Show Them The Money: Council Questions Library’s CEO Over Salary

14 FLushing Library

BY NATALIA KOZIKOWSKA and TRISHA SAKHUJA

Queens Library CEO Thomas Galante was in the hot seat at Wednesday’s City Council oversight hearing.

For nearly three hours, council members grilled the chief executive officer about his $391,594 salary and $140,000 worth of office renovations – perks Galante referred to as “average” compensation in the non-profit sector earlier in the week.

Councilman Jimmy Van Bramer (D-Sunnyside), the newly appointed Majority Leader, who is also chairman of the Cultural Affairs and Libraries Committee, called for the oversight hearing following media allegations that taxpayer dollars were used to fund the new office space, which includes a private outdoor smoking area.

Thomas Galante

Thomas Galante

Those who participated in the hearing were particularly troubled by Galante’s six-figure salary and lavish upgrades when weighing in the library’s massive budget cuts, which have resulted in more than 100 employees being laid off over the past five years.

The council members seemed perplexed that library employees have gone without raises since 2008, but Galante is earning more than Mayor Bill de Blasio.

In regards to the many library employees who have gone without raises, Galante said the library’s budget took a hit beginning in 2008, when it saw multi-million dollar government operating funding reductions every six months.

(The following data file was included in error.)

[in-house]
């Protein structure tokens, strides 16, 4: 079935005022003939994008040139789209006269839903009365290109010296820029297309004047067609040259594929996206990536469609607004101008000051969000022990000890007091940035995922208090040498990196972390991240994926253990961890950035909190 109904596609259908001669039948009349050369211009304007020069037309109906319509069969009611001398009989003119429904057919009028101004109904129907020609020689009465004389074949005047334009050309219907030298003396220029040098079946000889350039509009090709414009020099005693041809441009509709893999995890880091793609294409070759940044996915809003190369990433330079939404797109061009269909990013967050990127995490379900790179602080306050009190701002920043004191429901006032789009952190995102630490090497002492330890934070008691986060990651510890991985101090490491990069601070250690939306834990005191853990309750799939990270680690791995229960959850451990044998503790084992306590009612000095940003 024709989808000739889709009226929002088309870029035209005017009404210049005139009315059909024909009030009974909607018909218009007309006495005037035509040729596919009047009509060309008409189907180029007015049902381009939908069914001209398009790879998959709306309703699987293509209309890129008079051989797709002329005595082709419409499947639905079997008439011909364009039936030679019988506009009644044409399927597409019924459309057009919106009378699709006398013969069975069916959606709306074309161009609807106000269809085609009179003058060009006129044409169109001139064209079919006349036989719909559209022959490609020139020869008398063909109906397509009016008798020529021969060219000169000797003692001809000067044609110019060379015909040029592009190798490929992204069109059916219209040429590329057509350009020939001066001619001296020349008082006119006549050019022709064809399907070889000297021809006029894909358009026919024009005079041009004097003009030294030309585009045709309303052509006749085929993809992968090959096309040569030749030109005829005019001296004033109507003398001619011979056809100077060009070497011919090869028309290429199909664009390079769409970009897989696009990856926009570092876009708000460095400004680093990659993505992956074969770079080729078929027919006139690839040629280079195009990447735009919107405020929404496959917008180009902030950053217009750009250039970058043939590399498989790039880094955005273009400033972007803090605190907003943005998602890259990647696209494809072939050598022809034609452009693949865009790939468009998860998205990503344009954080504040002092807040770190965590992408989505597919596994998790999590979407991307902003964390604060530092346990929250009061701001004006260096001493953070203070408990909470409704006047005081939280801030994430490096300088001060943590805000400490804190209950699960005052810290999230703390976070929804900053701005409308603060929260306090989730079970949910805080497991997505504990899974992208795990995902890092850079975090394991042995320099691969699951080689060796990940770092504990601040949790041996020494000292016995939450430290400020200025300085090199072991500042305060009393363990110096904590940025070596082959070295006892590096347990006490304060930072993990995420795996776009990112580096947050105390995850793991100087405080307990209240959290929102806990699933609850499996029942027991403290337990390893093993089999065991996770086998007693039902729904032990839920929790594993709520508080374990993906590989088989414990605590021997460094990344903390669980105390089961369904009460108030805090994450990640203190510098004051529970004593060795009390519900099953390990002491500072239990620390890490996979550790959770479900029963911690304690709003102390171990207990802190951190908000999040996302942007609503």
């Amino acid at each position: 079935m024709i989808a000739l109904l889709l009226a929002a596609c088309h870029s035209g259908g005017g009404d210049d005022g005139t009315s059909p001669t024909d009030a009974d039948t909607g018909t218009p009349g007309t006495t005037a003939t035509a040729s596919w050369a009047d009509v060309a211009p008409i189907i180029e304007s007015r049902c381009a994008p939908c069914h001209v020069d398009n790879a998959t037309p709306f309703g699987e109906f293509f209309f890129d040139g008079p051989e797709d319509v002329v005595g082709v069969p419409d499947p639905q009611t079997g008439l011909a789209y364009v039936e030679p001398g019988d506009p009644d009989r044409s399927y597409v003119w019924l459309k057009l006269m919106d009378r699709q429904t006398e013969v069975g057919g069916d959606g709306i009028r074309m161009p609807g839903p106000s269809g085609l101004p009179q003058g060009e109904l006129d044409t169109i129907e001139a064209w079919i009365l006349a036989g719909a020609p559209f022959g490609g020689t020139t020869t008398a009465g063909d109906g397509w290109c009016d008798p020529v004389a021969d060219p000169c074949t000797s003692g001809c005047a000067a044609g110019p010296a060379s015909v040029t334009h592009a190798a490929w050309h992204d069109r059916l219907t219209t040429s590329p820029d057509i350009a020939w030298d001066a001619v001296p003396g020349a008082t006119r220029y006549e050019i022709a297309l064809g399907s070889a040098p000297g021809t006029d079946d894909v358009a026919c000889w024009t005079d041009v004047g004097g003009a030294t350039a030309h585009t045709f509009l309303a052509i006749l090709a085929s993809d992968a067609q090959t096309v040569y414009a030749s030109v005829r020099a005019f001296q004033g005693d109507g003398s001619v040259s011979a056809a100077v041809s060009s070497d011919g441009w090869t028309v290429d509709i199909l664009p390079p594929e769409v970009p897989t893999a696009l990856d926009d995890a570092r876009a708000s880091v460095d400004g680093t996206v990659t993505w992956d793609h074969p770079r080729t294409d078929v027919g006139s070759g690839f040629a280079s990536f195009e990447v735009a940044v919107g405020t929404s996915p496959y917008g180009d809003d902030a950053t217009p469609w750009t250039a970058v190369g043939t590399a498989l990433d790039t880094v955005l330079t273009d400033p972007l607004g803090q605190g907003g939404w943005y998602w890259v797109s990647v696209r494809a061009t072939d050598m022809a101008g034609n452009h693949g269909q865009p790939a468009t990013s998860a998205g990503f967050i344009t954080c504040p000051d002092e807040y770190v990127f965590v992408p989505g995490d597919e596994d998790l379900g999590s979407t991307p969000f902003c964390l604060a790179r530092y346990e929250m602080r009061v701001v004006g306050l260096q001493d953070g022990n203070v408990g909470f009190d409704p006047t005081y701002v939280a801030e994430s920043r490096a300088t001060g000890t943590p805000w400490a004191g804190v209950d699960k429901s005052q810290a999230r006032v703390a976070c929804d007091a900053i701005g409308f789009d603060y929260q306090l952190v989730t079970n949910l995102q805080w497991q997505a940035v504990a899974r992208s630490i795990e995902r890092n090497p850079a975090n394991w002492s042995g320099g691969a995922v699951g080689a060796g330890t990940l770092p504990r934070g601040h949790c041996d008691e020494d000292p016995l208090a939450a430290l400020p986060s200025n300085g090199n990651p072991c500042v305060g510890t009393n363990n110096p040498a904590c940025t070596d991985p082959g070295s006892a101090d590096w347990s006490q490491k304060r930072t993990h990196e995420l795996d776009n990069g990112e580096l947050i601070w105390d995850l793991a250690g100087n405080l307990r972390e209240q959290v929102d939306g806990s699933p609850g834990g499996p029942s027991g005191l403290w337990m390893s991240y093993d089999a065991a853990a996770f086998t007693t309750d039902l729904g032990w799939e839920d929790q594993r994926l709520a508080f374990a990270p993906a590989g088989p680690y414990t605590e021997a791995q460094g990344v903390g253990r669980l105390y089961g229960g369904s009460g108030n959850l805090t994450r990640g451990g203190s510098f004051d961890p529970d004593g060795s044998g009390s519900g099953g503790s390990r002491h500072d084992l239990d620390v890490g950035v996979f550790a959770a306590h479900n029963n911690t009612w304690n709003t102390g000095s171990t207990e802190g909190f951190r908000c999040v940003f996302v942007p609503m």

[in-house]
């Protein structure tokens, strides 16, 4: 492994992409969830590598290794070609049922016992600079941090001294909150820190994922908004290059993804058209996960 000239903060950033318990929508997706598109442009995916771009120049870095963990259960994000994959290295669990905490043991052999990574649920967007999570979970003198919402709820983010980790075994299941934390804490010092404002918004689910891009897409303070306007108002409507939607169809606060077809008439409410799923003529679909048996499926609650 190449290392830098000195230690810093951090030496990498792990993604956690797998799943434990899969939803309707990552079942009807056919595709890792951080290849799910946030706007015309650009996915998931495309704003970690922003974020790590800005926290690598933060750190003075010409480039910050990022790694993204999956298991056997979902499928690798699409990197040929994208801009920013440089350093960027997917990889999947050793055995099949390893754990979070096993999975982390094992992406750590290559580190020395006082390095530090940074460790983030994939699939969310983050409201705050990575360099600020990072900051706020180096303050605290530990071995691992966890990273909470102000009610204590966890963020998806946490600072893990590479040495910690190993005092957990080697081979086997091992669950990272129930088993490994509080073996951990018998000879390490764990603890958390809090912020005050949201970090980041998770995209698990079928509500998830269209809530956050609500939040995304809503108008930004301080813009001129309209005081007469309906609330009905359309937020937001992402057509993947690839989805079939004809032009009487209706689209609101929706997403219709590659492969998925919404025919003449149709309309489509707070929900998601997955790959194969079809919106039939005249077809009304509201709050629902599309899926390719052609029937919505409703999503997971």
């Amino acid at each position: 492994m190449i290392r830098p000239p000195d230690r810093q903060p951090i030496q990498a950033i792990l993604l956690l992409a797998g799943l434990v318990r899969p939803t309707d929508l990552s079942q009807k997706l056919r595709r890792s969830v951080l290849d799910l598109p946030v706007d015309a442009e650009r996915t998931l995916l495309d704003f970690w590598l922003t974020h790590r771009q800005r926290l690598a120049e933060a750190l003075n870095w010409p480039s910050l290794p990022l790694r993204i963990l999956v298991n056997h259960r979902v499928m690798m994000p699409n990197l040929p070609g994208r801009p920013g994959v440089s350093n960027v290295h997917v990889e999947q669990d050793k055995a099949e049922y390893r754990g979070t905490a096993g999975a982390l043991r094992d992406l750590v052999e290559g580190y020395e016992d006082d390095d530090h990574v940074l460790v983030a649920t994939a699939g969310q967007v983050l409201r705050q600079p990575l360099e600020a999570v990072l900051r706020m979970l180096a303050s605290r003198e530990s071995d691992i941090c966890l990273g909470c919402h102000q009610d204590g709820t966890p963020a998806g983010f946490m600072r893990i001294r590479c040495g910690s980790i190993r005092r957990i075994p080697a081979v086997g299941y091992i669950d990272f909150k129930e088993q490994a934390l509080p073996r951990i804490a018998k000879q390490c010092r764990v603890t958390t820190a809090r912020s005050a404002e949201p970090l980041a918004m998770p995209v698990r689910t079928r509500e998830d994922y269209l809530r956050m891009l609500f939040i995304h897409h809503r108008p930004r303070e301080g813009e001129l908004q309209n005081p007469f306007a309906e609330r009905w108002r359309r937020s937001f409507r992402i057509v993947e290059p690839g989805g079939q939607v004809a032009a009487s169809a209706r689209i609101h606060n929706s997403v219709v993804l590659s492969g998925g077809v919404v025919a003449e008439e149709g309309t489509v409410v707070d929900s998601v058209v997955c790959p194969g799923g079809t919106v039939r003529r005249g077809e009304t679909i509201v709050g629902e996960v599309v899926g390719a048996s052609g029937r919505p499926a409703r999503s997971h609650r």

“Today, our government operating funding is $16 million (or 17 percent) less than it was in 2008,” he said. “Since 80 percent of our operating budget funds the cost of employees to operate our libraries, these significant funding reductions resulted in a hiring freeze and the reduction of 253 positions.”

Galante said hard-working employees have not seen a general wage increase since 2008, which is a matter of their contract, negotiated between the City and the Union on a City-wide basis and not within the Library’s control.

“That said, since 2008, the Library has provided 513 well-deserved promotions for our employees,” he said. “This includes 33 custodial, maintenance and logistics employees, 63 clerical employees and 331 librarians. These individuals were recognized for their hard work, and rewarded with higher titles and well-deserved salary increases.”

He went on to say that last fall, library officials developed and implemented a reclassification of the community libraries that created promotional opportunities for public service employees across all categories, resulting in 15 of their custodial employees being promoted in the last month.

Galante’s Six-Figure Salary

As for Galante’s high annual salary, Public Advocate Letitia James said there has been a lot of media attention surrounding his executive pay, which comes from City tax-payers and is approved by the Library’s board.

“Is it your position that this salary that you receive is consistent with Library presidents in this nation?” she said.

Galante said he agrees that his salary is not consistent with many of the nation’s presidents, but went on to argue his salary is pegged according to what other non-profits across the City pay on average, which is the “normal competitive amount.”

Councilwoman Liz Crowley (D-Middle Village) continued to press Galante’s annual salary by stating his annual compensation is too high based on other non-profits that do not rely on City tax-payers as much as the Central Library does.

Galante said he believes his compensation is “fair.”

Crowley said his salary should be aligned with that of a City Commissioner and his management staff should be aligned with that a City management.